Marquis Tokugawa Yoshichika was the founder of the Tokugawa Art Museum. He was the biological son of Matsudaira Shungaku, last daimyô of Echizen han, and was adopted in 1908 by Tokugawa Yoshikatsu, the last daimyô of Owari han; Yoshichika succeeded Yoshikatsu to become the 19th head of the Owari branch of the Tokugawa clan.
Educated at the Gakushûin (Peers' School), he attended Tokyo Imperial University as an undergraduate, where he researched forestry history, and then went on to pursue graduate studies in botany beginning in 1911. He became a member of the House of Peers that same year.
He established the Tokugawa Institute for Biological Research (Tokugawa Seibutsu Kenkyûjo) in 1918, the Tokugawa Institute for the History of Forestry (Tokugawa Rinseishi Kenkyûjo) in 1923, and the Tokugawa Reimeikai Foundation in 1931. In 1935, along with the Foundation, he worked to establish the Tokugawa Art Museum, on the grounds of the former site of the Owari Tokugawa detached palace in Nagoya, donating to the new museum the Owari Tokugawa clan's collection of artworks and artifacts. An early exhibit, shown the year after the founding of the museum, included works of calligraphy by Emperor Go-Mizunoo, Emperor Kômei, Shogun Tokugawa Yoshinobu, and Yoshichika's birth father & adopted father. The Shôwa Emperor visited the museum on August 3, 1937, and is said to have "congratulated Yoshichika on his accomplishment." In fact, Yoshichika is said to have had a friendship, or at least a friendly relationship, with the Shôwa Emperor, who was also well-educated in the natural sciences.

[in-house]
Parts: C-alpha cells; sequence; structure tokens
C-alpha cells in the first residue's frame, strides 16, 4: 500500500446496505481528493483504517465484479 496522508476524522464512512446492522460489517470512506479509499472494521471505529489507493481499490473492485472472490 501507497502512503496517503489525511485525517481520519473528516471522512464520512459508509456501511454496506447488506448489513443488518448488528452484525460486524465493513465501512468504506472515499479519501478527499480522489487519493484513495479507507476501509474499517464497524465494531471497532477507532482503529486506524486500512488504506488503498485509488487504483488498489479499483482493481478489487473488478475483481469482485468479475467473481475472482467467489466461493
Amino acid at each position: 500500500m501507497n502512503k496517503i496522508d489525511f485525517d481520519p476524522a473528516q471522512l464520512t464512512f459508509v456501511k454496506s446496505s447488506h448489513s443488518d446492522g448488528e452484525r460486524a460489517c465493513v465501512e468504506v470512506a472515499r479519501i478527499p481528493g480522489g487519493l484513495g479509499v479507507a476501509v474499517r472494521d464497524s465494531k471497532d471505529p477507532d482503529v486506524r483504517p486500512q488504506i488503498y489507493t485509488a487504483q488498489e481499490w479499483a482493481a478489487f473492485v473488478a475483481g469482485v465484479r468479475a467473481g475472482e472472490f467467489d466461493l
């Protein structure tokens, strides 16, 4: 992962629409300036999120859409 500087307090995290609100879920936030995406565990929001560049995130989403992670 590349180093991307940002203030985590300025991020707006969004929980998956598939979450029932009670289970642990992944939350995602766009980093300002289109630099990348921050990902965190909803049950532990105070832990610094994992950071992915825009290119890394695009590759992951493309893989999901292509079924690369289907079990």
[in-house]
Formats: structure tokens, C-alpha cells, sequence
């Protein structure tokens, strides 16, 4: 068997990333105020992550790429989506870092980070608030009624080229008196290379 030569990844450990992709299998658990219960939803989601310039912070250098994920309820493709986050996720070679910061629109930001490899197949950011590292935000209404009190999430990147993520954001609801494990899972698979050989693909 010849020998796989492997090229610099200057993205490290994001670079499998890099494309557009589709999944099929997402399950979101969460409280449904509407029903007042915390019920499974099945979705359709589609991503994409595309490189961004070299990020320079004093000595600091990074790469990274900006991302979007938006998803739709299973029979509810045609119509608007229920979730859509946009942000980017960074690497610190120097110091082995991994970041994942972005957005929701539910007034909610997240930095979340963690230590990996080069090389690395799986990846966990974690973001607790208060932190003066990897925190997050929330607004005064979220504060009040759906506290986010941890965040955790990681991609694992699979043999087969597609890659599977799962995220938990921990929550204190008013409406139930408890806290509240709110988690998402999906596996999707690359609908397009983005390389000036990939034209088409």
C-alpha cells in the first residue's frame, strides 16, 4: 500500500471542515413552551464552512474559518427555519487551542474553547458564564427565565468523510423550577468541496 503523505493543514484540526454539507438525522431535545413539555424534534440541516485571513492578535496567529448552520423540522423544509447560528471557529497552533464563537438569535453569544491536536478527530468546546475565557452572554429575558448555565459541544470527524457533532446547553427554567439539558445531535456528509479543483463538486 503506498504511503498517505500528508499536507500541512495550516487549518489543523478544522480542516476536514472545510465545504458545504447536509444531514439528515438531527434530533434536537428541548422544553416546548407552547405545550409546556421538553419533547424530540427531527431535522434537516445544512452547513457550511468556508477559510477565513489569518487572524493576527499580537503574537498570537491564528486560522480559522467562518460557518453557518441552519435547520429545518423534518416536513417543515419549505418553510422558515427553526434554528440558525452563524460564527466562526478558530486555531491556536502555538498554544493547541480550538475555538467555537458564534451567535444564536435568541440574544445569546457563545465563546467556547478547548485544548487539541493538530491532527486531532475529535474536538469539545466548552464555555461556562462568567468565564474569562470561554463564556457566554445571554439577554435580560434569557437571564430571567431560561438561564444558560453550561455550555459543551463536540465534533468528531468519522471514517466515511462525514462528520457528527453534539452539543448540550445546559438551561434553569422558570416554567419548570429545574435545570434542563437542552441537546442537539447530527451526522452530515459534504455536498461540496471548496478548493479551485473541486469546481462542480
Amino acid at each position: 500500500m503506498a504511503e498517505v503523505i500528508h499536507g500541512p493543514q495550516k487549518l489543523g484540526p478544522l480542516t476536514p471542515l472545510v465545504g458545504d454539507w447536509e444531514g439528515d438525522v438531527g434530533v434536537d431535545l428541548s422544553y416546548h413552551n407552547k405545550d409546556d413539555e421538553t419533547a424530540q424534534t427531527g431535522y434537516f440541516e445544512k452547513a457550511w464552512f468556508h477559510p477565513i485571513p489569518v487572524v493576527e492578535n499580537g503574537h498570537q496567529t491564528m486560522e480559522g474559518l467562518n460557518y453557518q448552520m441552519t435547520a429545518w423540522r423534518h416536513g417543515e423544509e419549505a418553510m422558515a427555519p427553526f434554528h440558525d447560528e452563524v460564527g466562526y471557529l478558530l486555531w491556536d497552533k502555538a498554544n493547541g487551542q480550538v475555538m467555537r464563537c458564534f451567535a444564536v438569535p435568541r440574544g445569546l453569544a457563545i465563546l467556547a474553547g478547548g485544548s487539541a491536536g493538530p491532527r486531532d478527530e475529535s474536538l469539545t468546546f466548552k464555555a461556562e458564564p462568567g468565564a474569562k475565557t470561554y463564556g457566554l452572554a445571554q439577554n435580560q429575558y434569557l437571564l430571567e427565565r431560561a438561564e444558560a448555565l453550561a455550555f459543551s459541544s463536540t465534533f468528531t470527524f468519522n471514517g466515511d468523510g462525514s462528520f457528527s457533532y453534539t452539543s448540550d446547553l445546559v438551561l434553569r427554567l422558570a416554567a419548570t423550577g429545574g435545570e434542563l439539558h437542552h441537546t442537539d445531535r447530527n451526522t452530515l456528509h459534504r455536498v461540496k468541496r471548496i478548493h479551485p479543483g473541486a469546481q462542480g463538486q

Yoshichika was also involved in radical politics in the 1930s-40s. He donated a considerable sum (some 500,000 yen) to the Sakura-kai, to support a 1931 attempted military coup which later came to be known as the March Incident. He was also involved in a second attempted (and failed) military coup, the "February 26th Incident" of 1936. Nevertheless, Yoshichika managed to escape any punishment or political persecution for his involvement in these two incidents, and to the contrary managed to secure highly influential positions in colonial administration and wartime planning. As the result of experience traveling in Malaya & socializing with the Sultan of Johore during the interwar period, Yoshichika was named supreme consulting advisor to the Japanese colonial administration of Singapore in 1942-1944, and honorary president of the Raffles Museum & Botanical Gardens. Yoshichika was interrogated by the War Crimes Tribunal after the end of World War II, in part due to his role in colonial administration, but was not charged or put on trial.
In the early years of the postwar period, Yoshichika played some role in the establishment of the Japan Socialist Party.
- Morgan Pitelka. "Art, Agency, and Networks in the Career of Tokugawa Ieyasu." in A Companion to Asian Art and Architecture. Wiley-Blackwell, 2011, 463-465.
- Pitelka, "Art, Agency, and Networks," 465.
- Morgan Pitelka, “Famous Objects: Agency and Materiality in the Collection of Tokugawa Ieyasu (1543-1616),” talk given at Sophia University, Tokyo, 25 May 2017.
- Tokugawa Reiten Roku 徳川禮典録, vol 1., Tokyo: Owari Tokugawa Reimeikai (1942), 1-2.
- Morgan Pitelka, Spectacular Accumulation, University of Hawaii Press (2016), 166-167.